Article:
I know because I was there on the inside and bore witness to their tactics. I also delivered Shirley Tan to them,Private Bill in hand; whom like many others they at first rejected, saying they could not help her. Shirley and Jay promised me they would fight for UAFA. On the day after the hearings - June 4th - IE isolated me from Shirley and surreptitiously schlepped her off to a Press meeting for RFA and put their 12 year old son in front of the Press Cameras. They knew I would not approve of the diversion from UAFA especially ONE day after the UAFA hearing.

So My friends- I stand by all I have said, because everything I have predicted - read my articles on Lezgetreal - has turned out to come top fruition.

Now we have an opportunity to go to Congress and say we have little acceptance and too much to overcome - that is catholic bishops to accomplish equality in CIR. Hence Congress must push UAFA now as a stand alone . That does not derogate from CIR at all - our inclusion ought to flow organically - without the subtraction of minimal and critical resources which we need to focus on UFA.

Okay enough - look out for my EXPOSE end of March on

I hear you. Our own lead organizations have more attitude problems and turf issues than they have successes to show for them - or qualifications - and all too often this affects their strategic judgment. There are also many conflict-of-interest issues involved in CSO (civil society orgs) and activism, including trying to own legislative strategy without adequate consultation with the affected communities - that are completely ignored. The bottom line is that the lobbying organizations don't know their place, or understand the nature of the fiduciary duty they owe to the broader community the purport to represent. The strategy is NOT their call, but they act like it is. Someone should sue one of them - to get this topic more squarely on their Boards' mind, and to force them into the public arena for an open conversation about strategy.

I take issue with two premises: 1. That we "must directly engage" with Conference of Catholic Bishops; and 2. That they are our "main opposition."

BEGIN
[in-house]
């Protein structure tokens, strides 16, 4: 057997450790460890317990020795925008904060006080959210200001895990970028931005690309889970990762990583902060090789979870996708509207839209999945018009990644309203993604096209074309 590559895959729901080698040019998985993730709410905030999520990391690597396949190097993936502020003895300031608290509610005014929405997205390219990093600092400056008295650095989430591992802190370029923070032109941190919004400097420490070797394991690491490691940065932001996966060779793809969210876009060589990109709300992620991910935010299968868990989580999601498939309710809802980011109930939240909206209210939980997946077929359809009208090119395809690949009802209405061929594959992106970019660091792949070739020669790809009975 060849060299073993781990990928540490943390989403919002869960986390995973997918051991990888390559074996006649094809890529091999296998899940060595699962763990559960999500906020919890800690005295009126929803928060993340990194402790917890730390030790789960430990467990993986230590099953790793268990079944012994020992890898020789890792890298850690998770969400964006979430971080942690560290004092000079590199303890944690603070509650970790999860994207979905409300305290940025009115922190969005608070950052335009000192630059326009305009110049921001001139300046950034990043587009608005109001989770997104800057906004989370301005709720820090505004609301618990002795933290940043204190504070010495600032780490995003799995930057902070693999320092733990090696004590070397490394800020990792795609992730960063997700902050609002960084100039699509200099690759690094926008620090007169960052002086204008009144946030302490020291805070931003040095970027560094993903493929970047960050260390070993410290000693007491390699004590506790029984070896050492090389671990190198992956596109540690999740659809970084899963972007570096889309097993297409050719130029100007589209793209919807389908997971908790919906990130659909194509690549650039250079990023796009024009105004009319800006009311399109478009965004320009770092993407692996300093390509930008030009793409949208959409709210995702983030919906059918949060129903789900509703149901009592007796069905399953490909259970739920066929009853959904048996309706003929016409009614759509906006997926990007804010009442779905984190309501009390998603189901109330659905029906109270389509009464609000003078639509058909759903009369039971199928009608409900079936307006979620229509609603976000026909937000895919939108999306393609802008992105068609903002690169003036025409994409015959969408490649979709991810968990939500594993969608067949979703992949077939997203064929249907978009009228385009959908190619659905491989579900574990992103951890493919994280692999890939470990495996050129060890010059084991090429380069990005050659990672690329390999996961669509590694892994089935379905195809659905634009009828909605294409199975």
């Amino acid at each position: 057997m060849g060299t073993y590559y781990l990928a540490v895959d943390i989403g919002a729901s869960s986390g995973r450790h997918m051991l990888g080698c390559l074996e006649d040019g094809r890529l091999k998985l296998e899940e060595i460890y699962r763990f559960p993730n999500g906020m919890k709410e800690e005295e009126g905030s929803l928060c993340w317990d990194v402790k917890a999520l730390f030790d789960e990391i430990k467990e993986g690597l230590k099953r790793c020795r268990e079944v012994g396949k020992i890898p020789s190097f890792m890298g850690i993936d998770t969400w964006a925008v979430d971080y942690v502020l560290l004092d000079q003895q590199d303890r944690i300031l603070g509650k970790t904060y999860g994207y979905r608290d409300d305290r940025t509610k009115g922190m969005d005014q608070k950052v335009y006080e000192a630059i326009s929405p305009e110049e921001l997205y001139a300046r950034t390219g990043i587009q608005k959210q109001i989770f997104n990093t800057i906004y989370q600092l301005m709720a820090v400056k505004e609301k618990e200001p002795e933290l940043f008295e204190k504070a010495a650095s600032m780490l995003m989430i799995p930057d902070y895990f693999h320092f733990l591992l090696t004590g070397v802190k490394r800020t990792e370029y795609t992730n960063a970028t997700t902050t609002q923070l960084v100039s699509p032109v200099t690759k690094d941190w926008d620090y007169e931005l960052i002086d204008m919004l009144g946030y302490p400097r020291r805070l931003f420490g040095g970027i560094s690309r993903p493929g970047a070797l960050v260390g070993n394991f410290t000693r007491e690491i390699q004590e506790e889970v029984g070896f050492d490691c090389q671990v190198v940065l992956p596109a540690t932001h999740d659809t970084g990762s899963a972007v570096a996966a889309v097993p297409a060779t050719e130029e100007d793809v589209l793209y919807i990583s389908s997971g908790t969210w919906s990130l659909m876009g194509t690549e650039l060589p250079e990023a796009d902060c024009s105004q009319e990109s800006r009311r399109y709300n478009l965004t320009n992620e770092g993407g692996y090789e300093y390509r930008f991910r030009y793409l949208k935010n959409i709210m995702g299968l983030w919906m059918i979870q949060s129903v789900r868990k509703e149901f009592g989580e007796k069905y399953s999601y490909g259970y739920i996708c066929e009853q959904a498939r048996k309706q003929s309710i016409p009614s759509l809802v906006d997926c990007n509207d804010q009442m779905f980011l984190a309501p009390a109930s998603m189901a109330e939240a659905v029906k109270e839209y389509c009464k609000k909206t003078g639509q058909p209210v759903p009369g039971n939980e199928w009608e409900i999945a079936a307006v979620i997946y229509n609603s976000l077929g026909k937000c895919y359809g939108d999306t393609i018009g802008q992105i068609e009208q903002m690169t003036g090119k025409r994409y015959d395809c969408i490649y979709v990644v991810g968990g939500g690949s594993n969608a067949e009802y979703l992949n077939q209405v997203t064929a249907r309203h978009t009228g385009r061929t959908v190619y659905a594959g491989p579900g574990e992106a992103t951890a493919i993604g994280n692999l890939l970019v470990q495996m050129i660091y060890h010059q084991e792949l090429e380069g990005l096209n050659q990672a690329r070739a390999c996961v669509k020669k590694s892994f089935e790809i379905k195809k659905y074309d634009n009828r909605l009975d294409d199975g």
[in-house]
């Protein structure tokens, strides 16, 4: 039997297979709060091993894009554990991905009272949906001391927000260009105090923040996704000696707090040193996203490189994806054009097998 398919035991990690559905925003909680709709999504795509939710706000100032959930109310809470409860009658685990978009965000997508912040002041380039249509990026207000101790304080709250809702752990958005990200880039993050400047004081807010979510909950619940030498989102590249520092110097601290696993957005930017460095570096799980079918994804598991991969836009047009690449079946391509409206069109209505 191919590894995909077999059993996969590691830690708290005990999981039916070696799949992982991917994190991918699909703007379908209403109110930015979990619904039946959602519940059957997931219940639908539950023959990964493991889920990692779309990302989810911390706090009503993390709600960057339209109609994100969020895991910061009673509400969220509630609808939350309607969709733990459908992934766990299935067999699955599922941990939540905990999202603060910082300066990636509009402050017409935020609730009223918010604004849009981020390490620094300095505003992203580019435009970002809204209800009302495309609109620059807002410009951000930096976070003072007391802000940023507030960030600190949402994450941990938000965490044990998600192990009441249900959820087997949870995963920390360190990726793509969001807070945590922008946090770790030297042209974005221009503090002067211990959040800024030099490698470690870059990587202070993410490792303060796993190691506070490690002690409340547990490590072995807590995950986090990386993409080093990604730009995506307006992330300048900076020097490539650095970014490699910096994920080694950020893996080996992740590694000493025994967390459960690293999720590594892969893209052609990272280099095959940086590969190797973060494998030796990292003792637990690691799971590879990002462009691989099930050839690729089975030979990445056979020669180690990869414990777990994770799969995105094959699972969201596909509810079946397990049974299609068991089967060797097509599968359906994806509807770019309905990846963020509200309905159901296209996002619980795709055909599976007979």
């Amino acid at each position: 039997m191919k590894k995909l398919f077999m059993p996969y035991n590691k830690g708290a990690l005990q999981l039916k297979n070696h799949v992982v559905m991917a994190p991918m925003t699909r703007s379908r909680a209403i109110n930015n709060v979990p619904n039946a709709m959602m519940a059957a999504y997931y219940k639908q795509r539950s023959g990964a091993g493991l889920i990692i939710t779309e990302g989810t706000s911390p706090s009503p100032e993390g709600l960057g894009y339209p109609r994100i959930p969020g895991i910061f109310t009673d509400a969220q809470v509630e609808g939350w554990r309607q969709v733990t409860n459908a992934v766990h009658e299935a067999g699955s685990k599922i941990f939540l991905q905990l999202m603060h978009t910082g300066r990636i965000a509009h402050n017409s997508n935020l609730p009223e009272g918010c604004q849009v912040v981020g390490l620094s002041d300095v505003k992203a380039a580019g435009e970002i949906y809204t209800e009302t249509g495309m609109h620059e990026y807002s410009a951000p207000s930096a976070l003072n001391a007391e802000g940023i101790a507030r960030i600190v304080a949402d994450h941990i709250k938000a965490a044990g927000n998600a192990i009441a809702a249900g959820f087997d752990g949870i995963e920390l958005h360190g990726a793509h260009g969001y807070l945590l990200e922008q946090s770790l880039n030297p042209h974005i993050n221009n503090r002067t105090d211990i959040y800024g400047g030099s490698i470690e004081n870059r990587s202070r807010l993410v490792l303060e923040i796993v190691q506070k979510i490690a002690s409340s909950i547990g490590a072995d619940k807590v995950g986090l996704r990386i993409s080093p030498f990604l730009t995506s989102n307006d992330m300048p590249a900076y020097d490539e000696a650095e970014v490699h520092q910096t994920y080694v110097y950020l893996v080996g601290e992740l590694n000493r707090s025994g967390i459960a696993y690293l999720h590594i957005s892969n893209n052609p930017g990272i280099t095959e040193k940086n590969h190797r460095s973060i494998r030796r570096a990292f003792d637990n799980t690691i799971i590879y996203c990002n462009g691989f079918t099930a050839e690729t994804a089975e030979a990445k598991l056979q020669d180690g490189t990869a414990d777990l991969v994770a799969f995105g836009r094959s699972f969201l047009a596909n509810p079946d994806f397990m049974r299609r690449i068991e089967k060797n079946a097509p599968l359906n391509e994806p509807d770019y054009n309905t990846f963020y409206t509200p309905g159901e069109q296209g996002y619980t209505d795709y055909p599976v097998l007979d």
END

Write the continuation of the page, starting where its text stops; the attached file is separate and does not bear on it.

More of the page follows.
You give Catholic Bishops far too much power. We need to remember --- and insist that others remember -- the fact that in America we have separation of church and state. The church is not from where our rights as American citizens emanate. The church must stay out of state business. To acquiesce to anything less is to fail to uphold the Constitution and that is untenable. The idea that gays and lesbians “must directly engage” with them only has power if we believe it. I reject it and you should, too. And if Schumer doesn't than we should see that we have a problem with Schumer and call him on it. Moreover, we are not a Catholic country. No one religion has the moral authority over issues of legal equality. It is up to the people to decide whether or not our government is meeting its obligations under the constitution to treat all citizens equally.

Our opposition comes from an historic legacy that still permeates American society: we are a hypocritical mix of sexually obsessed Puritans. This mix was well illustrated recently in New Hampshire's Rep. Nancy Elliott reaction as she sat on a judiciary committee that had before it the issue of whether or not to accept a voters’ referendum to ban gay marriage (now in place in her state). Elliot went on at length about her disgust, fear, and fascination with anal sex, exhibiting her ignorance about the act as well as her personal sexual obsession with it. She also displayed outrageous dishonesty when she insisted that her (particularly ridiculous) image of anal sex is being taught to 5th graders in her state.